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New Law Could Ban Branded School Uniforms And Save Parents Hundreds

New Law Could Ban Branded School Uniforms And Save Parents Hundreds

Branded school uniforms costing up to three times more than unbranded alternatives could now be scrapped under a new bill being proposed in parliament.

Labour MP for Weaver Vale, Cheshire, Mike Amesbury is to present a Private Members Bill this week to set the wheels in motion to get a new law passed.

He took to Twitter to say: "This week I will present my Private Members Bill, it will require MPs from all parties to do the right thing for children, parents & carers".

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The proposed law would require schools to specify only basic items and colours, not styles, which means parents can shop around for cheaper items in places such as supermarkets, rather than at specified uniform shops.

The Labour MP's decision to propose the law follows a campaign by The Sunday People.

When Tyla looked into the difference between costs, we saw that schools were asking kids to wear jumpers with school logos that could cost as much as £30, whilst a coloured knit from a supermarket could cost a maximum of £10 - one third of the cost.

Branded school uniforms can cost triple the price (Credit: PA)
Branded school uniforms can cost triple the price (Credit: PA)
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The Teaching Times has reported that families with children at secondary school are paying more than £300 per child, per year in school uniform costs on average.

If you have three children, that means you are splashing out nearly £1k on their uniform needs, something that could be reduced by a third if the new bill is to be passed.

The findings of the investigation by The Children's Society outlined by The Teaching Times, also reported around 220,000 children "have had their school chosen partly on account of the cost of the uniform - something that the School Admissions Code says must not happen".

People are of course backing the idea, taking to Twitter with grateful comments to Mike Amebsury.

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People were all for the move on Twitter (Credit: Twitter)
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People felt that school uniforms felt like another unnecessary taxation (Credit: Twitter)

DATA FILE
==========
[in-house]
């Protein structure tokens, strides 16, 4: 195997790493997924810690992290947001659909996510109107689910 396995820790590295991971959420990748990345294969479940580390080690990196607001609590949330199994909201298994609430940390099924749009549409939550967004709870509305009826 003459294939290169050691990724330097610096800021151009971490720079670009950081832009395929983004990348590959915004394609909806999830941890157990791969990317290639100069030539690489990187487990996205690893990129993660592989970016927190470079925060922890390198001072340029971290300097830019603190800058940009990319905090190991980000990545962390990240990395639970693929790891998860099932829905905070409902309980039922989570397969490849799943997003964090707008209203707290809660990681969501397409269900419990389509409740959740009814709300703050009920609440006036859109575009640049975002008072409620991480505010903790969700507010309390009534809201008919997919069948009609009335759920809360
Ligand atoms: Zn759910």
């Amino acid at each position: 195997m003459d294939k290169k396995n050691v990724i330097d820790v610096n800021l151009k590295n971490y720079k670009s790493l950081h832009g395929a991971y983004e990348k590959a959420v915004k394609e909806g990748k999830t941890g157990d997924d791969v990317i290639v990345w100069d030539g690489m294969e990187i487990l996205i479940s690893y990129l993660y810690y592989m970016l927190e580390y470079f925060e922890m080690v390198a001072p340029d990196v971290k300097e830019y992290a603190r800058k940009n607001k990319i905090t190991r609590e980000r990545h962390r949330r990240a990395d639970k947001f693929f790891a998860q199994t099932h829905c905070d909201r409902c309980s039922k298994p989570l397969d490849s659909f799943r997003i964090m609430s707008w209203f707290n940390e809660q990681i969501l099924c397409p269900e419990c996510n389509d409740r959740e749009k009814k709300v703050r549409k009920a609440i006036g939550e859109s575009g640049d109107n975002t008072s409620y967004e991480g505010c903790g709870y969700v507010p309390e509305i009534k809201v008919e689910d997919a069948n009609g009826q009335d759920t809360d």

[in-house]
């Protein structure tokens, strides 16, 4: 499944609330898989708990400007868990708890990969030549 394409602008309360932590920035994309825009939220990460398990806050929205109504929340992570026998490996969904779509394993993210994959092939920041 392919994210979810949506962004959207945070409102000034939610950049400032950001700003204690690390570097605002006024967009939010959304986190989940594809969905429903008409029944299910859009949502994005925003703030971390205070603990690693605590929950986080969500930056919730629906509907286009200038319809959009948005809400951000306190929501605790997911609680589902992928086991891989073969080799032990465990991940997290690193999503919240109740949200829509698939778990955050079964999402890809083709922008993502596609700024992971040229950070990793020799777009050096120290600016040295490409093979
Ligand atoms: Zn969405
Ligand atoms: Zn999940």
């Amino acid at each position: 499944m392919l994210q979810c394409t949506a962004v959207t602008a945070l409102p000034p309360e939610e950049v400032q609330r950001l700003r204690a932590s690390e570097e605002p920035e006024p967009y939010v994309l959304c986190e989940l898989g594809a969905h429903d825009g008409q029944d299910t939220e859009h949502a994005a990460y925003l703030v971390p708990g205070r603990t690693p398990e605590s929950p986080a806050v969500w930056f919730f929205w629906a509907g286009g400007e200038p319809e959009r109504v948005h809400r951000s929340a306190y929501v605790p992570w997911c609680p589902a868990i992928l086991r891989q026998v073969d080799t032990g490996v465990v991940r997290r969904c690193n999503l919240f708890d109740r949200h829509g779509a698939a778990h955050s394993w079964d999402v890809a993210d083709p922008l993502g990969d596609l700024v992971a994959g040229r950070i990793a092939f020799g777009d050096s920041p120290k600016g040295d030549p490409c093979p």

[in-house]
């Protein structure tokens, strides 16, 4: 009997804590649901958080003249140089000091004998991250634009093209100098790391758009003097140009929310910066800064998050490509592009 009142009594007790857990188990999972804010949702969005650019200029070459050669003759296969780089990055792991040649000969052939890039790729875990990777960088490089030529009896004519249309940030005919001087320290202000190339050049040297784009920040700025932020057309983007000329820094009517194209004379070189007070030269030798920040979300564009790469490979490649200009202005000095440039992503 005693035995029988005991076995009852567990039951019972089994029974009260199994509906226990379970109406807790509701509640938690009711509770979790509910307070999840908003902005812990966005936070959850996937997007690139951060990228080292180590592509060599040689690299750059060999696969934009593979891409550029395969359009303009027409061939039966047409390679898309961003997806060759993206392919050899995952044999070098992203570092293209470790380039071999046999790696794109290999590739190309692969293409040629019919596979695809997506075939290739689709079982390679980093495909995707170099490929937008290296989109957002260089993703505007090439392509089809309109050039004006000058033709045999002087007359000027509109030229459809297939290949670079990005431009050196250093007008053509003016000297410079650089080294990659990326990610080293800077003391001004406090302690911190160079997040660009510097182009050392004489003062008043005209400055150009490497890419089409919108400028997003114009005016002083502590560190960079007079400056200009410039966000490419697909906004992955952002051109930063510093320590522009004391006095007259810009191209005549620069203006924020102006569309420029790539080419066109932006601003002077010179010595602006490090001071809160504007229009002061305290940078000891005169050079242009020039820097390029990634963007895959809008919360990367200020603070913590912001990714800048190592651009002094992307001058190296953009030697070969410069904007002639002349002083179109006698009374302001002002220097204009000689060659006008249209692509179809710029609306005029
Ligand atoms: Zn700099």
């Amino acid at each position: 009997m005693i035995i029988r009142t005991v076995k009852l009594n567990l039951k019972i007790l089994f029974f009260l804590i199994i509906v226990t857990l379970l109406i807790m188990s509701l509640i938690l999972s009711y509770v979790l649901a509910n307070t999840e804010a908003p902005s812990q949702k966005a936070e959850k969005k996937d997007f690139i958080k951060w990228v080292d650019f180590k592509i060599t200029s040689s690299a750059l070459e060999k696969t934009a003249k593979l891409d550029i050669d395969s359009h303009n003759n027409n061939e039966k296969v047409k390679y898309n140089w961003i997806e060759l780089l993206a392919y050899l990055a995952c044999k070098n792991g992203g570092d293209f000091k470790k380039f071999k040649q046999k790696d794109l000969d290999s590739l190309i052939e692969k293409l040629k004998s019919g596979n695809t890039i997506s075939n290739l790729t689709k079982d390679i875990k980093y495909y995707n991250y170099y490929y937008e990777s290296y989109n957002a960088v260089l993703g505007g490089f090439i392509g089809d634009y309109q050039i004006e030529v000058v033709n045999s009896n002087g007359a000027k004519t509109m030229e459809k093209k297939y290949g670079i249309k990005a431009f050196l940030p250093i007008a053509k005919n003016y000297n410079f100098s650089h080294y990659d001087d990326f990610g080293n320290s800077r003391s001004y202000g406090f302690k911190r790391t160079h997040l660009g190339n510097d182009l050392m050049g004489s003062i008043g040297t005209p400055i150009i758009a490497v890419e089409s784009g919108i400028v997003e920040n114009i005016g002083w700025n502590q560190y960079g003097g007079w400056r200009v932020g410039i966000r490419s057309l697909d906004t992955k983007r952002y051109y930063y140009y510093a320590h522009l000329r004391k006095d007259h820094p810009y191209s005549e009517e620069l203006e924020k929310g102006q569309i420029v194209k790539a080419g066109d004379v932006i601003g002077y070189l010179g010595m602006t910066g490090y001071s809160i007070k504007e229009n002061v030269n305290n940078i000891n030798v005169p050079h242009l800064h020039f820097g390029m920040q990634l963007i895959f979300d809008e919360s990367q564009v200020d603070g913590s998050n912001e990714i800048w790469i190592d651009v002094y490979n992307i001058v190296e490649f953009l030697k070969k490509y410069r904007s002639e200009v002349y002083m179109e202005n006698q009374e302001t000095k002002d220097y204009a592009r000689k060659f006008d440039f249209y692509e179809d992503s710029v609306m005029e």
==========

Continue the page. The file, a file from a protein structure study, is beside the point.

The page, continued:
People felt that school uniforms felt like another unnecessary taxation (Credit: Twitter)
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One said: "Huge respect for doing this. It's a national disgrace that hard up parents have to fork out hundreds of pounds for uniforms with a logo, when the same kit costs under half with no logo. Smart kids, smart uniform, they don't care if there's a logo. Hope you get this through?"

Another added: "Let's hope they do Mike. I've long regarded branded uniforms as yet another tax on the poor."

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The government did address the issue last September, publishing a response from the Secretary of State highlighting the guidance to schools already in place which urges them to keep uniform costs low and asks them to avoid contracts with single shops in order to benefit financially.

Uniform without logos embroidered could become compulsory under a new proposed law (Credit: Pexels)
Uniform without logos embroidered could become compulsory under a new proposed law (Credit: Pexels)

Education Secretary Gavin Williamson said at the time: "The guidance is clear that schools should avoid single-supplier contracts, but where schools do choose to enter into such contracts, they should ensure these are subject to a regular competitive tendering process to ensure value for parents.

"The Government has announced its plan to put the school uniform guidance on a statutory footing and will do so when a suitable opportunity arises.

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"This will send a clear signal that we expect schools to ensure uniform costs are reasonable."

Should the bill be passed, the law would mean schools have to follow guidance to help struggling parents across the country.

Featured Image Credit: PA

Topics: Life News, Kids, Life, Parenting

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Lauren Bell

A freelance journalist working for Tyla. After graduating with a journalism degree, Lauren started off in real life magazines before moving into the fashion and lifestyle sector at the likes of Mail Online and Sun Online. Contact Tyla: [email protected]